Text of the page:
At some point in the future, when a historian sits down to chronicle Gov. Rick Scott’s tenure in Tallahassee, a couple of points in the governor’s favor will be abundantly clear.
The first is that Scott, whether by his own actions or by the sheer luck of timing, or perhaps some combination thereof, will have presided over one of the strongest state-level economic recoveries in the wake of the Great Recession. The second is that the Sunshine State experienced a heretofore unseen level of enthusiasm from tourists. State tourism authorities anticipate that in 2015 Florida will finally achieve Scott’s long-desired goal of luring 100 million out-of-state visitors.
We’re appreciative of these two phenomena, and that they converged at the right moment. At the rate we’re going, Florida needs all those new jobs and all that tourist spending to help generate tax revenue to cover the governor’s legal bills.
Last week Scott settled an ongoing legal brawl with one of his fiercest critics, Tallahassee lawyer Steven Andrews, by agreeing to pay Andrews $700,000 from the state’s coffers. The feud started over a land deal, but the specifics are not as critical as the fact that Andrews, through his pursuit of the case, helped expose that the governor and two aides utilized a private email account to conduct state business — a definite no-no under Florida’s vaunted public records laws.
The Andrews accord was struck roughly two months after Scott and the Cabinet voted to pay Andrea Mogensen, a Sarasota lawyer, $55,000 to settle another lawsuit over Sunshine Law violations. That case involved last year’s firing of former Florida Department of Law Enforcement administrator Gerald Bailey, whom Scott had initially maintained had resigned.
Media organizations, including GateHouse Media, The Ledger’s parent company, sued Scott after inconsistencies emerged in his comments about Bailey’s exit, which, it turned out, was engineered by Scott’s staff. The legal action revealed that Scott’s aides and those of the Cabinet officers had acted as conduits to spread details of Bailey’s departure — a no-no under Florida’s vaunted open government laws.
Missing from those settlement amounts are the attached taxpayer-funded legal fees to defend the governor and other state officials. Combined in both cases, those totaled at least $325,000.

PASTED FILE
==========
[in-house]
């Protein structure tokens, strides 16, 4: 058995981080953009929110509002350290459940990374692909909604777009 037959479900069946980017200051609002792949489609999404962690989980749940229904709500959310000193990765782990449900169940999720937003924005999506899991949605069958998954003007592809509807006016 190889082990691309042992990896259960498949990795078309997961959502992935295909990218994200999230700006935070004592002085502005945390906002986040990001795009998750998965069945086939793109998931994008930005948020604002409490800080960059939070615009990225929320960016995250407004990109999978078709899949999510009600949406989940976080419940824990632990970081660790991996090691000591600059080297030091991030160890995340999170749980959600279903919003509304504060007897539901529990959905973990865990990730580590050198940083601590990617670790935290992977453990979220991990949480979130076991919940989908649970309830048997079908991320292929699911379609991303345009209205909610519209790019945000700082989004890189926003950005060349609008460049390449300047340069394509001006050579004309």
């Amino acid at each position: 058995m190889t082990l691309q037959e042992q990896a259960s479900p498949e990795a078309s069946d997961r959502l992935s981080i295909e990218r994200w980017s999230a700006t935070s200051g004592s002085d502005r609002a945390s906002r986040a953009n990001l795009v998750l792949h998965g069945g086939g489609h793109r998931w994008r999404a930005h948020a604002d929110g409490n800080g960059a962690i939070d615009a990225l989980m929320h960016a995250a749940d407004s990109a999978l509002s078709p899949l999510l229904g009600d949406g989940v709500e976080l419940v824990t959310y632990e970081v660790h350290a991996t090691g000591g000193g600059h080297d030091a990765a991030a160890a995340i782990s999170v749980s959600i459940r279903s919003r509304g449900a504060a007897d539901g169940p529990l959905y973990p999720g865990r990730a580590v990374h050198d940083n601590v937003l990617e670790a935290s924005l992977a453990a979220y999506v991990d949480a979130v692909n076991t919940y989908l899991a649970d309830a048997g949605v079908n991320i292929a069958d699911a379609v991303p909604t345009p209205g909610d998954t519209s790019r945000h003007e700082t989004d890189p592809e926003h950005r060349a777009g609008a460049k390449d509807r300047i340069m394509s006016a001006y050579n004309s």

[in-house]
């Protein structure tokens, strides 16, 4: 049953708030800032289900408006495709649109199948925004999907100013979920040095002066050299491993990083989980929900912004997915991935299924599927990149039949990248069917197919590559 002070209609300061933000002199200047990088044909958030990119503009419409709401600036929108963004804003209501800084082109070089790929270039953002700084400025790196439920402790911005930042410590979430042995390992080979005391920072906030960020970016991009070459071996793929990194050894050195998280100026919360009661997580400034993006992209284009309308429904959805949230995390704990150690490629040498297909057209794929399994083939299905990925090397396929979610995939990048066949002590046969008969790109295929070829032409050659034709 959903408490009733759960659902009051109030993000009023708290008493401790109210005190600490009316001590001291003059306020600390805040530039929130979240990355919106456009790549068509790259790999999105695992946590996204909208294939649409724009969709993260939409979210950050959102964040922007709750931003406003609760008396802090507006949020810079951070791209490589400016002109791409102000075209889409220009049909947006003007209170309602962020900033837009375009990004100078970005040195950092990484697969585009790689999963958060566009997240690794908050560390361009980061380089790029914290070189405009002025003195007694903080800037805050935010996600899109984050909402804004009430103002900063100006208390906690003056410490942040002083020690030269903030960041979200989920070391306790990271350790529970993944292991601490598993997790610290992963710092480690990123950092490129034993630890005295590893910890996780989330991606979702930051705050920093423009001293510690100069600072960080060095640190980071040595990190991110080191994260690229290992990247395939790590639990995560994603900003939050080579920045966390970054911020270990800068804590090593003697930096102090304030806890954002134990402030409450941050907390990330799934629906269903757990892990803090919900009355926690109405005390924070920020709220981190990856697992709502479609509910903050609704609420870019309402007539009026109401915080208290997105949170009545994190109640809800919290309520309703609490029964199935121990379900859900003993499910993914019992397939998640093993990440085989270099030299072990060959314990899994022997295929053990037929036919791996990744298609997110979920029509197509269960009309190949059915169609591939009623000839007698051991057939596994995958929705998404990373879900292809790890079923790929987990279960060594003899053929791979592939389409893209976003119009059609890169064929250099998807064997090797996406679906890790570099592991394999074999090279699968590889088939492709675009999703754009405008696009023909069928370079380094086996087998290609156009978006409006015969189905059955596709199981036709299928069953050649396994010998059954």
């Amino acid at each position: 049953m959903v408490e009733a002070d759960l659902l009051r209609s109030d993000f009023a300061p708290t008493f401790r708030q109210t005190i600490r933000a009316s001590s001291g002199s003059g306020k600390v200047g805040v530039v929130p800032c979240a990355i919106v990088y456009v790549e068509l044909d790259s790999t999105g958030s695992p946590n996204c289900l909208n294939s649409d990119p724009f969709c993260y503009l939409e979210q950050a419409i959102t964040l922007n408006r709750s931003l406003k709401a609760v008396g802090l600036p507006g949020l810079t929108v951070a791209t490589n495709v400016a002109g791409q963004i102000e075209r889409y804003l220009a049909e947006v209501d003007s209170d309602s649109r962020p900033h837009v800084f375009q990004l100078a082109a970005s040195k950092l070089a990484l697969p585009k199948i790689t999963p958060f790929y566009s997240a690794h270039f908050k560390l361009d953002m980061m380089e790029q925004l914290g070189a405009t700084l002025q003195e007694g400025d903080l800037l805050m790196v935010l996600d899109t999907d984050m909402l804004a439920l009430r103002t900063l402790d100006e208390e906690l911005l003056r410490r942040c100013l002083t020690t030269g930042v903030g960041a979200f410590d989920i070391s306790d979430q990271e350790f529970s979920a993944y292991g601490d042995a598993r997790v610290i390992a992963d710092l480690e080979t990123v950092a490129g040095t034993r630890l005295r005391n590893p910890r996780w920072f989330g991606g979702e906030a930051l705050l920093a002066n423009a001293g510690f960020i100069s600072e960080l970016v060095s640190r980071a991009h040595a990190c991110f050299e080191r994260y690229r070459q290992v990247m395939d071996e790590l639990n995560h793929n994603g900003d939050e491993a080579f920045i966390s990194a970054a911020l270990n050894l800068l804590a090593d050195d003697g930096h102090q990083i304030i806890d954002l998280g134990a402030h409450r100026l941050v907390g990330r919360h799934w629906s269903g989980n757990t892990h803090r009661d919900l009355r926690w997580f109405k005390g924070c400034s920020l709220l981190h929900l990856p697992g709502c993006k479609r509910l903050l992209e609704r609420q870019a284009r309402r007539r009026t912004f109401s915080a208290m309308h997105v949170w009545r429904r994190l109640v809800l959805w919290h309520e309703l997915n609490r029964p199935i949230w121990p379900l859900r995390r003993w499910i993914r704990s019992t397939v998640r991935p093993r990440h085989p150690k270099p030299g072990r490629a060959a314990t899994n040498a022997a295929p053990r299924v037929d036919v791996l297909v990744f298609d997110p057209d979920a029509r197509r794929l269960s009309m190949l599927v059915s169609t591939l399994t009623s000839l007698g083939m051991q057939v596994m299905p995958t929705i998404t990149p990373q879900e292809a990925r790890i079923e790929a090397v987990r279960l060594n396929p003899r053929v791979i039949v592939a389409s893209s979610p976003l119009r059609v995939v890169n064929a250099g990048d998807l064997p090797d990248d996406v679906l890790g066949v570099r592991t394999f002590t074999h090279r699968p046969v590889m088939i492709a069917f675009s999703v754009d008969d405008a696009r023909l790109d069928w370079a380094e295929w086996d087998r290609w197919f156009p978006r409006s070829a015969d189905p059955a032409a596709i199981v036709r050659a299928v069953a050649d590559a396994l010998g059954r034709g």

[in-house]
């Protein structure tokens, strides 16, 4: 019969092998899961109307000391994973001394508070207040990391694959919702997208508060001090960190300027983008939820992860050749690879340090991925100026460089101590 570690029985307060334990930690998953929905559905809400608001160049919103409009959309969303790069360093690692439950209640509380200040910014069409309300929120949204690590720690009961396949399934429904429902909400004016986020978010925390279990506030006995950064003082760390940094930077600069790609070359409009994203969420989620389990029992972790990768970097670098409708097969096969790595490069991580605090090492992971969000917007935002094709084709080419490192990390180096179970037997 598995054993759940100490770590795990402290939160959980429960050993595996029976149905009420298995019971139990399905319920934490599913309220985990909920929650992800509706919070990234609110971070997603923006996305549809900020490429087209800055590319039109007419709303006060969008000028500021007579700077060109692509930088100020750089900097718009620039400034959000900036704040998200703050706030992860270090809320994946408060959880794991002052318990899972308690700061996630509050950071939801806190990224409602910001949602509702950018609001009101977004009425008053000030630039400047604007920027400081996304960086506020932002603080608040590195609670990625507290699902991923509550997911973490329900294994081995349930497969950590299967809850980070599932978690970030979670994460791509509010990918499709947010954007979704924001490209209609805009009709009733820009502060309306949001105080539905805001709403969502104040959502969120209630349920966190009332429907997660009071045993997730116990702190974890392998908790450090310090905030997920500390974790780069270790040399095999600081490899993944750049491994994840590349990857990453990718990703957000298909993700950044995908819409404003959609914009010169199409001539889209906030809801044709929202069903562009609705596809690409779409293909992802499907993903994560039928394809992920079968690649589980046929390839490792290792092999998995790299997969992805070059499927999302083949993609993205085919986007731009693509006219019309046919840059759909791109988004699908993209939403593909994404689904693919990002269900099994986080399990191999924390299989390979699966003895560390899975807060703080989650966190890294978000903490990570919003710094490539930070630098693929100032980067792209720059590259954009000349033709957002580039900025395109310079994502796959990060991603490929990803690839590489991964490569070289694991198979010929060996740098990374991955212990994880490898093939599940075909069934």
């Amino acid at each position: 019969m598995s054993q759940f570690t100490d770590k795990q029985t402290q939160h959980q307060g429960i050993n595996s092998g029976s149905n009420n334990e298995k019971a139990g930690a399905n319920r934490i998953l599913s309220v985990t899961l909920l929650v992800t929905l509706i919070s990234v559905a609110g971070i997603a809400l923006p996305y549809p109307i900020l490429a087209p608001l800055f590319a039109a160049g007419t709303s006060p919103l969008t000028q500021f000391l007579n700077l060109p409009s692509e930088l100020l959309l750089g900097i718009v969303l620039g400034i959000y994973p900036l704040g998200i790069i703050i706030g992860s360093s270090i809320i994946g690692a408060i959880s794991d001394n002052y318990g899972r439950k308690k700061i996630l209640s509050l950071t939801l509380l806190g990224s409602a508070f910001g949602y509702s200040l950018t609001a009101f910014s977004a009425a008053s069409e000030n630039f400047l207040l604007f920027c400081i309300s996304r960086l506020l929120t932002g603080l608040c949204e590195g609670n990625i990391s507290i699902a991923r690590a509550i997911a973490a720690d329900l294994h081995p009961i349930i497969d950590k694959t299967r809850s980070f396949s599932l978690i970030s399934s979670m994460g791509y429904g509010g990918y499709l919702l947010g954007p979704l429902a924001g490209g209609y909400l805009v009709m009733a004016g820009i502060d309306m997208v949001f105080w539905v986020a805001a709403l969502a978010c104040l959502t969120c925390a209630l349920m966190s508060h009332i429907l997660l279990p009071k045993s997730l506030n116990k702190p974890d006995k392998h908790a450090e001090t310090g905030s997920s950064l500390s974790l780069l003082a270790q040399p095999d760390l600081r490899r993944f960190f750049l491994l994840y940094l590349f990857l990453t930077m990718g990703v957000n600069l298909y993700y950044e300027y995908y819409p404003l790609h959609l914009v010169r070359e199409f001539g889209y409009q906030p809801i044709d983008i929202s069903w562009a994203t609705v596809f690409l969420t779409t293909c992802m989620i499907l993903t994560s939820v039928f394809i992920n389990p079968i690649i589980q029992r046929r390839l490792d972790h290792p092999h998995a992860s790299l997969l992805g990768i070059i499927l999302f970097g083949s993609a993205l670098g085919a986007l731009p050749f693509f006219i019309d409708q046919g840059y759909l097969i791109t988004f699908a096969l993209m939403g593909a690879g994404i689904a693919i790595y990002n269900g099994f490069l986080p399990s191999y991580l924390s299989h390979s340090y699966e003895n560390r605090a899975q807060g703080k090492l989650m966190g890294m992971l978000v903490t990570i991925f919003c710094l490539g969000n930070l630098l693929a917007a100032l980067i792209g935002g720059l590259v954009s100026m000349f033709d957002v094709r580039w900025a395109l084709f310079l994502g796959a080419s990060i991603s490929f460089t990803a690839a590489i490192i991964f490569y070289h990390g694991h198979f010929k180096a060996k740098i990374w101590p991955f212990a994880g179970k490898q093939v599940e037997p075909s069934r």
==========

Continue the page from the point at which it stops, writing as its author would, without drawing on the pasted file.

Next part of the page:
Those two cases, running concurrently and fueled by allegations of Scott trying to skirt open government laws, cost taxpayers nearly $1.1 million.
Aside from the Sunshine Law cases, we shouldn’t forget that the governor embroiled the state in multiple, ideologically driven lawsuits. At Scott’s behest, Attorney General Pam Bondi has pursued cases to overturn the Affordable Car Act, to force state employees and welfare recipients to submit to drug testing and to block gay marriage.
Last year the Florida chapter of the American Civil Liberties Union estimated that the state spent nearly $400,000 on the pair of drug-testing lawsuits. It’s unclear what the state paid in legal costs for the other two cases, but suffice to say we would not be surprised if those rang up in hundreds of thousands of dollars as well, given the length of time they dragged on.
We don’t necessarily want to excuse the governor for his politically motivated legal tirades against President Barack Obama, state employees, welfare recipients and gay couples. But we see the Sunshine Law actions as much more troubling.
As the Associated Press reported in its coverage of the state’s deal with Andrews, the “settlement means that Scott can avoid having a judge rule that his administration broke the law.” The same could be said about the Bailey brouhaha.
What’s significant about that is that it took private lawyers and the media to go after the governor for his failure to abide by our state’s laws, while the state’s top law enforcement official, if not exactly an accomplice, chose to be a bystander.
After the Andrews deal was announced, Barbara Petersen, president of the First Amendment Foundation, observed, “Our governor plays fast and loose with our Constitution and we’re stuck with his legal bills. It’s outrageous.” Yes, it is. We’re likely close to $2 million and counting. But who knows what new shenanigans will occur, since the defense won’t be on his own dime, or how much will it cost to extricate him from them? Thus, Floridians should clutch their wallets tight and hope the governor can keep convincing companies and tourists to come here, if only to share the burden.
Original article here.